Caste and Agrarian Relations
The agrarian society had contributed the cult of theyyam. This society had been organised in a caste hierarchical system. The inferior caste members had patronized their own Theyyam deities. The main deities propitiated by certain castes are given below.

1. Kammalas or Blacksmith Bali Theyyam
2. Thiyyas or Ezhavas Poomala , Vayanattu Kulavan, Kathivannur Veeran, Poomaruthan, Muthappan etc.
3. Vaniyan (oil monger) Muchilott Bhagavathy
4. Maniyanis Kannangatt Bhagavathy
5. Saliyas Chooliyar Bhagavathy
Apart from the above, many other theyyam deities were propitiated commonly by all castes.

The brahmanical temples and feudal families controlled the affairs of Theyyam. The naduvazhi played an important role in such affairs. One of the rituals of a Theyyam festival is to carry out fire or flame from a local Brahmanical temple to the village shrine. The permission for conducting a festival is necessary from the local landlord or naduvazhi. The landlords and the village elders enjoyed the right to restrict the out castes in their respective shrines. All members of a community were forced to observe traditional caste rules.

Theyyam and Local History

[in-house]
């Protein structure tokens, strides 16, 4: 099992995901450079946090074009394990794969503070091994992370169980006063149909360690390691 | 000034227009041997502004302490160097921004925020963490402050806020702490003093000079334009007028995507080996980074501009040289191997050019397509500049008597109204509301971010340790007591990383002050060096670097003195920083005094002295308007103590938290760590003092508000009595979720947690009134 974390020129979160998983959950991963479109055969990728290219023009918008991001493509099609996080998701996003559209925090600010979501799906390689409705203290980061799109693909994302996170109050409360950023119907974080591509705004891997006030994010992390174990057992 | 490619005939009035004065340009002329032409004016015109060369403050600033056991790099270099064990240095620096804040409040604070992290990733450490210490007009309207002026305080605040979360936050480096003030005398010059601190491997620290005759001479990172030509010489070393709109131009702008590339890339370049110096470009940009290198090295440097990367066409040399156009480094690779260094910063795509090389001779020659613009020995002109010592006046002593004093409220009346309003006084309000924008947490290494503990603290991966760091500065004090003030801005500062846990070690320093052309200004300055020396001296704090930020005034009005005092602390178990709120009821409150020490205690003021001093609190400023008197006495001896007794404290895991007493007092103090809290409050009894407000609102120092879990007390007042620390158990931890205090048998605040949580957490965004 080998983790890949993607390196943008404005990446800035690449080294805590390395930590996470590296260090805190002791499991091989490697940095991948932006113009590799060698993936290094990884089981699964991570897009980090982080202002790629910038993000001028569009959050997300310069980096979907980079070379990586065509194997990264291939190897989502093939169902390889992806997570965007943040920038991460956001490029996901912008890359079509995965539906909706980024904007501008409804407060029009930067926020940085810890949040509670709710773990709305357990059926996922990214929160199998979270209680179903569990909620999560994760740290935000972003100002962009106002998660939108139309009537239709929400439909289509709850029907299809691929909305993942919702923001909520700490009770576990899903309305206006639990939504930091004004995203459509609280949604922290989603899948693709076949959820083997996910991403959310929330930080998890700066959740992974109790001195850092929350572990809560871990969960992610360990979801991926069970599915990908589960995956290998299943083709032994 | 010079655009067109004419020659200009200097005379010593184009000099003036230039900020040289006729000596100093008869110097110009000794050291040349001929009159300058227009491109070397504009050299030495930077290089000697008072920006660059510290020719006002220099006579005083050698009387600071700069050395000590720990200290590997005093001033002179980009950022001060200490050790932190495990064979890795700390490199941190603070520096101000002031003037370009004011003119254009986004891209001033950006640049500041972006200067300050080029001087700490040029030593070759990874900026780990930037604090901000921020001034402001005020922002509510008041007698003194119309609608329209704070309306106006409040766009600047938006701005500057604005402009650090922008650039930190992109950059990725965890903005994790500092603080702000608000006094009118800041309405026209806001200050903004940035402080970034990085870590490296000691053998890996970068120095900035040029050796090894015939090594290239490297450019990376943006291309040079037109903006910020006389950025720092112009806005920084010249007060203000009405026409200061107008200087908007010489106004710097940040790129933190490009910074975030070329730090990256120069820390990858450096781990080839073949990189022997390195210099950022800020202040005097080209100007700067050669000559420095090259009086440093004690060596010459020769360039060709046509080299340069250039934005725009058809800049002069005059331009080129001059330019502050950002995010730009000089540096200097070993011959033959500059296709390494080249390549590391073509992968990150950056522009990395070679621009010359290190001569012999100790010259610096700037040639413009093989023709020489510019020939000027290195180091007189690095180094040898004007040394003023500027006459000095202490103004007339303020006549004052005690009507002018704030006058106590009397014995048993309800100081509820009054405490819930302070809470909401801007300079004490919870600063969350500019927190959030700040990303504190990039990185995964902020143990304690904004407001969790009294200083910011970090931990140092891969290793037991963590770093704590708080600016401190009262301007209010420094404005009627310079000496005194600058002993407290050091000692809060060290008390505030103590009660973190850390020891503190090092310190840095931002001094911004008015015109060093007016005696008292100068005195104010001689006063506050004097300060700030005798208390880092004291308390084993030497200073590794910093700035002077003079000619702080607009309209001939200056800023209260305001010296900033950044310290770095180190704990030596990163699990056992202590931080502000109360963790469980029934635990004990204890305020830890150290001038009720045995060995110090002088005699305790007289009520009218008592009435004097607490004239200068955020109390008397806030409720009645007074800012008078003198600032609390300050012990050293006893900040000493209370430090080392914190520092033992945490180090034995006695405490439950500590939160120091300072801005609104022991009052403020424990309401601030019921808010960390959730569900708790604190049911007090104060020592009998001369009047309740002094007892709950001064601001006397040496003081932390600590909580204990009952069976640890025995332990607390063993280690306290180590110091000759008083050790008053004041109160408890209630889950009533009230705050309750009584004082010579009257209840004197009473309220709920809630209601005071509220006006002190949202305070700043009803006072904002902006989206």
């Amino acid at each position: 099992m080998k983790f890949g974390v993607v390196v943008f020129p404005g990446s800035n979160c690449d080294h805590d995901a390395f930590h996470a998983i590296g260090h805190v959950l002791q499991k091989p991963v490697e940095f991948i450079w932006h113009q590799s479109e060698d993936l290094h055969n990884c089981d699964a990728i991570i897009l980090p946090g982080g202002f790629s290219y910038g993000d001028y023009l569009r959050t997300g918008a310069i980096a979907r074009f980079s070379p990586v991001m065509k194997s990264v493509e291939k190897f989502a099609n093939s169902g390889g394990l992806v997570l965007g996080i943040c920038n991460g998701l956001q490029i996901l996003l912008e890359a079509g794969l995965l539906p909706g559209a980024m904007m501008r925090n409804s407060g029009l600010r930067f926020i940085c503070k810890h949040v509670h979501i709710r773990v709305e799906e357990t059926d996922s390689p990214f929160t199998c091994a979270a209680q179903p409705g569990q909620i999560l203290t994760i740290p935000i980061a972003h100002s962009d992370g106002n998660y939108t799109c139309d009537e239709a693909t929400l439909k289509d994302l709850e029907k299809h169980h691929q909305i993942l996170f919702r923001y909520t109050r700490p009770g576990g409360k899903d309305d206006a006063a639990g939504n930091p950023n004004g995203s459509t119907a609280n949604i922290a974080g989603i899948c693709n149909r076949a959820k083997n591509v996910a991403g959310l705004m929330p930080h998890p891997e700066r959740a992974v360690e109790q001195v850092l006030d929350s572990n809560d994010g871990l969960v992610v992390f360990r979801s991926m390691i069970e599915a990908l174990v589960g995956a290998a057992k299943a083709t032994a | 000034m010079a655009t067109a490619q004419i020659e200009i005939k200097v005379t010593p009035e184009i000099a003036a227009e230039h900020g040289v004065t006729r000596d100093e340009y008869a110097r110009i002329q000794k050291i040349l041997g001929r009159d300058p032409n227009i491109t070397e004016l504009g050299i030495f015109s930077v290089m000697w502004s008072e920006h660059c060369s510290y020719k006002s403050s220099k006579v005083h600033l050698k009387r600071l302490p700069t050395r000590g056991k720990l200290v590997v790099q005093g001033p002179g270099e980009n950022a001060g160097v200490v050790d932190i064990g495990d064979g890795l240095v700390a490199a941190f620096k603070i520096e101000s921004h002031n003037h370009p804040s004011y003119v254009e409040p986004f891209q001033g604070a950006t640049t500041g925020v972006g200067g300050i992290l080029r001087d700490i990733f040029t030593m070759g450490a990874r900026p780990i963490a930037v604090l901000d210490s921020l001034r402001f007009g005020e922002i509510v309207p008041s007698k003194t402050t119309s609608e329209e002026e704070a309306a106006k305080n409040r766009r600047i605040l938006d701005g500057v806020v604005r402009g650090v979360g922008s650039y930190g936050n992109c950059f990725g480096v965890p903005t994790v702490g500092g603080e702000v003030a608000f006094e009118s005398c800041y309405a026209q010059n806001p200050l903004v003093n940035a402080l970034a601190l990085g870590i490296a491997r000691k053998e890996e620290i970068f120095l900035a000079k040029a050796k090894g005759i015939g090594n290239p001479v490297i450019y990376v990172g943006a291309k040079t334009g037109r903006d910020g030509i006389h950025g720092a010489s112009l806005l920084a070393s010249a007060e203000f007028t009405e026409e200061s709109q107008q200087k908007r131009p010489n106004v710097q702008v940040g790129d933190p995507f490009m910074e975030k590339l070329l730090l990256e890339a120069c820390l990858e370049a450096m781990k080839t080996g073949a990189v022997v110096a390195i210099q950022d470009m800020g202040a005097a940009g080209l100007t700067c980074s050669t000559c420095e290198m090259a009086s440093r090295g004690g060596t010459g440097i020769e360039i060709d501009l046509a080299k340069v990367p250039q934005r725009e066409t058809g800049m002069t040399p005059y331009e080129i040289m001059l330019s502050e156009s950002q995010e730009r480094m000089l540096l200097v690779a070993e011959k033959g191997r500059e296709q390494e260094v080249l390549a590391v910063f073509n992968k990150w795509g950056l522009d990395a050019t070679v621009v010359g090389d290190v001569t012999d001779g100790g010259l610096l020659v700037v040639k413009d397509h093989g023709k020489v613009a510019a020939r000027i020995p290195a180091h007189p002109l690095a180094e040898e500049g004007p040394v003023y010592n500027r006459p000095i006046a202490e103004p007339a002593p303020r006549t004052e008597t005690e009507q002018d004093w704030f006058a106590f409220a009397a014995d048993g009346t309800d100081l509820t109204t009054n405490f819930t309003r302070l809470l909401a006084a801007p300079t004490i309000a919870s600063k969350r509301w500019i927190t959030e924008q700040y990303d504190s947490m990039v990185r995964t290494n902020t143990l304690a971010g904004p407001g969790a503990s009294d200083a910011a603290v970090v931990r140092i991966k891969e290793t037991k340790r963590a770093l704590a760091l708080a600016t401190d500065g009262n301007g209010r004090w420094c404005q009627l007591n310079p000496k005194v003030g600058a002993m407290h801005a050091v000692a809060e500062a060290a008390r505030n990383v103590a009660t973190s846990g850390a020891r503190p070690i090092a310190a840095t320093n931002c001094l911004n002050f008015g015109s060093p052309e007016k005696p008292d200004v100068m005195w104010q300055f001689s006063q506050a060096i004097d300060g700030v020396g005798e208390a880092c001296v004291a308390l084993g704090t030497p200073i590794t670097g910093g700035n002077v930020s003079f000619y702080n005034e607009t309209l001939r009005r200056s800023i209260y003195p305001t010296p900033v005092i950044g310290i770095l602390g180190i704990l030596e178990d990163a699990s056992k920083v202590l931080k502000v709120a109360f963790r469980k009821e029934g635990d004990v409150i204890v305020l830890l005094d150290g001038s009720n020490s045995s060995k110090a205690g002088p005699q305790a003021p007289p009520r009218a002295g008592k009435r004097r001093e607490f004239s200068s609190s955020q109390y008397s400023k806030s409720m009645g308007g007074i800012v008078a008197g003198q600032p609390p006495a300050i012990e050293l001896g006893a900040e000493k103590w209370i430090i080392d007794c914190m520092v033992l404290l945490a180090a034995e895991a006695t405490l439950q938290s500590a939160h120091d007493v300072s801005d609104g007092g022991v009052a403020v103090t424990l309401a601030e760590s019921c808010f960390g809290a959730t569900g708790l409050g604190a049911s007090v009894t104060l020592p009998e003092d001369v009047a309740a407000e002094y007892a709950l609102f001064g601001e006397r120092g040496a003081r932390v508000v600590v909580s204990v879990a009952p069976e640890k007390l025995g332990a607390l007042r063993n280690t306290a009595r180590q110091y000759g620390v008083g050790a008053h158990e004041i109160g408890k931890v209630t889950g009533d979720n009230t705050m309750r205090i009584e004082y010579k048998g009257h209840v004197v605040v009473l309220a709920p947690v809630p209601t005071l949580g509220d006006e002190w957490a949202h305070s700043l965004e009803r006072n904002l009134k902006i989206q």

The myths and legends of the Theyyam deities. often relate to the local heroes and heroines. Some of their songs reflect certain episode from the local history. Divinity to these heroes had been attributed by the society. The medieval heroes like Kathivannur veeran, and Thacholi othenan were characters from local history. They were defied and worshipped for their heroism. The goddess Puthiya Bhagavathy (new) and Makkam were heroines of tragic stories. Makkam was considered to be an immoral woman by her beloved brothers. The jealousy of their wives made her a victim of their suspicion. The brothers dropped her and children in a deep well. Later she was elevated as a goddess and she was a chaste woman. This episode from local family history provided the theme for a Theyyam goddesses. A local chieftain wanted to molest a woman who had lost her several children. Her protest against the chieftain resulted in to the punishment by throwing her in a leaky country boat floated on a river. Burning fire wicks were also placed on her head. Later the memory of this woman was kept alive, by the society who elevated her to a goddess named Puthiya Bhagavathy. This Bhagavathy is a disease mother and a goddess of small pox. Many other stories like these could be traced from the myths and legends of several Theyyam gods and goddesses with deep roots in local history.